Every smart driver on the road knows that having a complete auto insurance package is a no-brainer, but no one wants to spend a fortune every month to maintain their coverage in these uncertain times. Luckily, auto insurance rates are becoming more affordable every year, according to a recent report from the Insurance Research Council (IRC). The study revealed that car insurance has become more affordable in every state but six over the past 10 years, particularly for middle and lower-income consumers.
This general decrease in coverage cost was the result of many shifting conditions within a complex automotive economy. A number of different factors were noted by the IRC as contributing to the improvement of auto insurance affordability, including lower unemployment rates, moderate compensation for injuries and more competitive insurance markets. In addition to these, the study highlighted overall shifts toward reduced regulation of insurance prices, lower rates of uninsured motorists and smaller residual markets as other potential contributing factors.
"There has been increased interest from policymakers and others regarding auto insurance affordability over the past few years; and yet, little factual evidence has been brought to bear on the issue," noted Director of Research for the IRC, Patrick Schmid. "With this study, we now have an objective way to measure changes in auto insurance affordability in and among states. The findings show that affordability has been improving and points to several factors that may be driving that improvement."
Affordability for everyone?
While there is an air of optimism to the IRC study, another reputable source offers seemingly contradictory evidence and questions whether auto insurance prices are actually becoming more affordable. A recent report from the Consumer Federation of America (CFA), a research and advocacy organization, showed that the national average expenditure on car insurance has grown 43.3 percent from the years between 1989 to 2010. According to this study, only the state of California saw a decrease in average expenditure over this period of time - a decline of 0.3 percent.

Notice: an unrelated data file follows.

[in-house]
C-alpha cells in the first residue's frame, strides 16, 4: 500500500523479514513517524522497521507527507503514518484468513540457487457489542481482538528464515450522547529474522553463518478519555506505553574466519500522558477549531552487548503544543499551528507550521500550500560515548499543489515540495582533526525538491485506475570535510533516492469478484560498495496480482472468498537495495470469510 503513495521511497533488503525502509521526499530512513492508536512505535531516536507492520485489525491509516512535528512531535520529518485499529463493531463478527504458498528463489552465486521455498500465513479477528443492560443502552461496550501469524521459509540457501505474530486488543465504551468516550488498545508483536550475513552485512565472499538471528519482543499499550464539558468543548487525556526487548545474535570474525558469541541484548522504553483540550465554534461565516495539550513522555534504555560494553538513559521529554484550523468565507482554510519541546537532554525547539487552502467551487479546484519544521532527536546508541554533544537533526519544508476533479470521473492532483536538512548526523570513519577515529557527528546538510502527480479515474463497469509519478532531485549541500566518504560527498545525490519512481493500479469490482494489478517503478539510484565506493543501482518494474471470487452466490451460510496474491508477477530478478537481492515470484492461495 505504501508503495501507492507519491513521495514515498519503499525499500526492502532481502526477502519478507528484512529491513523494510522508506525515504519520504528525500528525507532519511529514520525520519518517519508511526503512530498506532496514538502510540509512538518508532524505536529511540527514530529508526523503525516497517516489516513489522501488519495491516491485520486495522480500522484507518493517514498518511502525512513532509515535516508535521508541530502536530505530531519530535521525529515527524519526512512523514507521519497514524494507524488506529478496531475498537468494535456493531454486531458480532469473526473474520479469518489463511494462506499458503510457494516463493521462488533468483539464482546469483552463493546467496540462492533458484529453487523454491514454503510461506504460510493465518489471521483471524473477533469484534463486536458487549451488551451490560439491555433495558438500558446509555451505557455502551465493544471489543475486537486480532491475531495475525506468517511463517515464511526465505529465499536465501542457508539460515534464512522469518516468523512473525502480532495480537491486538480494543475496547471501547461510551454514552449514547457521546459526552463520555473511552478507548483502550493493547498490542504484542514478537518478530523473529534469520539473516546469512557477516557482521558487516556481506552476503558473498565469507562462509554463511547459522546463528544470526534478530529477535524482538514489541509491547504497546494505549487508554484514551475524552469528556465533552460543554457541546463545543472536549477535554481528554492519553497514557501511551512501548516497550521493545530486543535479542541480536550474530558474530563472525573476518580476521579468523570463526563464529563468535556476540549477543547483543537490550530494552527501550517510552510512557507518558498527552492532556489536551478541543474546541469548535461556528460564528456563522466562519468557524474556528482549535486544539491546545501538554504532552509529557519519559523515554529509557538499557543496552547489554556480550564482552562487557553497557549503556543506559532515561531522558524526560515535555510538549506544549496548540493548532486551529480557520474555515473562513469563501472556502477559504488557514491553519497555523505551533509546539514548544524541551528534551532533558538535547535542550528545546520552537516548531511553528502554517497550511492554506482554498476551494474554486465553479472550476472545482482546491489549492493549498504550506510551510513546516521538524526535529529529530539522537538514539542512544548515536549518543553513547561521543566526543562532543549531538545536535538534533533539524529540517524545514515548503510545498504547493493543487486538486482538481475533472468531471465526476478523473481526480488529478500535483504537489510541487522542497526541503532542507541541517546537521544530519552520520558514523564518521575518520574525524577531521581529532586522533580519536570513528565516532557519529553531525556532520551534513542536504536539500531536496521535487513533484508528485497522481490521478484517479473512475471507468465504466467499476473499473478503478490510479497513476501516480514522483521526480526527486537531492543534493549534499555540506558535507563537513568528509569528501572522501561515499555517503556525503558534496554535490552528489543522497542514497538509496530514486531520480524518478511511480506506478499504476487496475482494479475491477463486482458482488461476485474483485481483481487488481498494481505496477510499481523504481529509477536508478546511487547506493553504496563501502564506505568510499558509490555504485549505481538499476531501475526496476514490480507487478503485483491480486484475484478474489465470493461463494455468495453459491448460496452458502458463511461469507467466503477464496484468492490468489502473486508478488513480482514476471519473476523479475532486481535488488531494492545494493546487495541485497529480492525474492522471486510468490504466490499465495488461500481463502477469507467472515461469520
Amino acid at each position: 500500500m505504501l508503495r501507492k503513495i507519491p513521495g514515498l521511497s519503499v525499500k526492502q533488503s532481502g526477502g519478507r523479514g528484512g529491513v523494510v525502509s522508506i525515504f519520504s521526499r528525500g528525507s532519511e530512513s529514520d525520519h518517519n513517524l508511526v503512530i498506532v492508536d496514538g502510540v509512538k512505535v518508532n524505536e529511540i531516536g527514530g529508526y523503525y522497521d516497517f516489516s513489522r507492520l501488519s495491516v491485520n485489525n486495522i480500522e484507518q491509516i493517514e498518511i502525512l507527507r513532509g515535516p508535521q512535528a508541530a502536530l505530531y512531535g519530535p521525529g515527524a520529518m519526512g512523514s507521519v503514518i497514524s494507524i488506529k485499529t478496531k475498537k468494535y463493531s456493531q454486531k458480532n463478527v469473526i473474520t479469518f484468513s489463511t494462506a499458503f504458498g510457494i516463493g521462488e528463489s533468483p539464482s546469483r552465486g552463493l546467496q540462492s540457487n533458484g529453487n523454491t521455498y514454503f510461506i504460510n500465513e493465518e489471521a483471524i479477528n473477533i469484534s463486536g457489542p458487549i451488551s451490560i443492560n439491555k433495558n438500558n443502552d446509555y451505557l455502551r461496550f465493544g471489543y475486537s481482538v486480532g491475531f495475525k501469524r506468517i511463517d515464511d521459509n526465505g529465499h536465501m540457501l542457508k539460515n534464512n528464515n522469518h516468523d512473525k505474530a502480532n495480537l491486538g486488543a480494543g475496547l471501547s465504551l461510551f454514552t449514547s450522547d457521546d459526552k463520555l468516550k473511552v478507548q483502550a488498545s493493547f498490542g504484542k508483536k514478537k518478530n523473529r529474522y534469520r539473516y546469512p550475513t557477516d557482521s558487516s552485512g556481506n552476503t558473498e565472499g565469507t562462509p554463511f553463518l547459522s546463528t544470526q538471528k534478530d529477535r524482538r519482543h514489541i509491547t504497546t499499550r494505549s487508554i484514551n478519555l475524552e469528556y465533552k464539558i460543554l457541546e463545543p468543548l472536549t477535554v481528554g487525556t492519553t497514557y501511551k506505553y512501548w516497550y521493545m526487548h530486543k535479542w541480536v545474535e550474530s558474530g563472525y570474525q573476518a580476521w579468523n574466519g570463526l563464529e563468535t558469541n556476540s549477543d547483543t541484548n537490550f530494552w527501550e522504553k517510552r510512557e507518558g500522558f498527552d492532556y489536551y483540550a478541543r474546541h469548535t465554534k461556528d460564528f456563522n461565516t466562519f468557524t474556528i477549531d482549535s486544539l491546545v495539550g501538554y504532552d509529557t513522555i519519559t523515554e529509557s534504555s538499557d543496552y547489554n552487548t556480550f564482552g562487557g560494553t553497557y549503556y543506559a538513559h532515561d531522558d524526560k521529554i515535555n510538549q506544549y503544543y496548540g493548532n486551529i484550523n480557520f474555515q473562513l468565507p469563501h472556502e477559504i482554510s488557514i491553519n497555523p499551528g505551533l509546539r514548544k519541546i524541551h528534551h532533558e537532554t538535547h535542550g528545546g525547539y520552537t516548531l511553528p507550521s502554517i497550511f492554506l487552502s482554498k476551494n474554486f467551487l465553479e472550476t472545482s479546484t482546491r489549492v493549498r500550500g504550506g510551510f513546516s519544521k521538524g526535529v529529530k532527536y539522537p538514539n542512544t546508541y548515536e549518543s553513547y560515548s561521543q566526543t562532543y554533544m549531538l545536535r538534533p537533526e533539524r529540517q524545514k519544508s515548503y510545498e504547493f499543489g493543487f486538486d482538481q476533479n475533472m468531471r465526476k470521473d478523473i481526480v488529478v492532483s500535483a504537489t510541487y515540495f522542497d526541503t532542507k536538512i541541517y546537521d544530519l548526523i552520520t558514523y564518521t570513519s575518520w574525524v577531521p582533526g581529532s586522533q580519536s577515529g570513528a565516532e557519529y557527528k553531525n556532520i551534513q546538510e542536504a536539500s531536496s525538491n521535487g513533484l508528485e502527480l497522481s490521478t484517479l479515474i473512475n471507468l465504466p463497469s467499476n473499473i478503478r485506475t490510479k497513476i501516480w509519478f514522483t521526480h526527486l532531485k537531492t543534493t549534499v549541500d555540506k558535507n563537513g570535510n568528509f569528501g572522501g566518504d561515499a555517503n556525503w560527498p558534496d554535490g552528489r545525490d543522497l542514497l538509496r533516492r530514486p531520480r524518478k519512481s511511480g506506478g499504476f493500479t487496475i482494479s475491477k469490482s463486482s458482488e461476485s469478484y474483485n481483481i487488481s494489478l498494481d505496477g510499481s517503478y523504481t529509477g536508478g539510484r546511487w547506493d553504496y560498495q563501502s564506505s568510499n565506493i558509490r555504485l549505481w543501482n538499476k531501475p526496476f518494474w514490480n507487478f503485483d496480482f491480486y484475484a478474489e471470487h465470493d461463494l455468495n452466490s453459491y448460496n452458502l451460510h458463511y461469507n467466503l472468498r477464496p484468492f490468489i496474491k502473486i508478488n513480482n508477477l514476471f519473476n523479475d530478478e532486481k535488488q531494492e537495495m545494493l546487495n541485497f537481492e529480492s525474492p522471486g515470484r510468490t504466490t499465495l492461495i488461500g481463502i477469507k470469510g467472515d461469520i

Who are drivers to trust given these two differing studies? Phil Gusman, contributing writer to Property Casualty 360, provides some context in a recent report that discussed the affordability of auto insurance. He made the important distinction between improvement and affordability, reminding the consumer to look closely at the numbers before reaching a conclusion.
"So, when we show that the lowest quintile of Americans are asked to pay $1,000 - which is more than 10% of their income - for the required coverage, [the IRC is] saying it used to be $1,025," CFA Director of Insurance J. Robert Hunter told the news source. "So a guy who could afford, say, $400 for insurance now misses by 'only' $600, not $625 as earlier."
Each report has its merits
Property Casualty report noted that there is no objective standard by which someone can measure the affordability of car insurance, or anything for that matter. The idea of affordability is defined by an individual's financial circumstances and therefore cannot be accurately averaged on a national scale. The IRC study did reference its research with regard to middle- and lower-income households, but specific budgets and family requirements still do not allow much to be said about the national affordability of auto insurance.
"I guess IRC's point is that we would have seen something worse had we done the research 10 years ago, i.e., even more unaffordable," added Hunter, taking into account their use of current income levels and rates instead of those from the '90s.
Although a direct comparison of the two seems ultimately unhelpful, there is certainly something to be learned from both reports. Car insurance is always a good idea and should be tailored to a driver's personal needs and financial situation.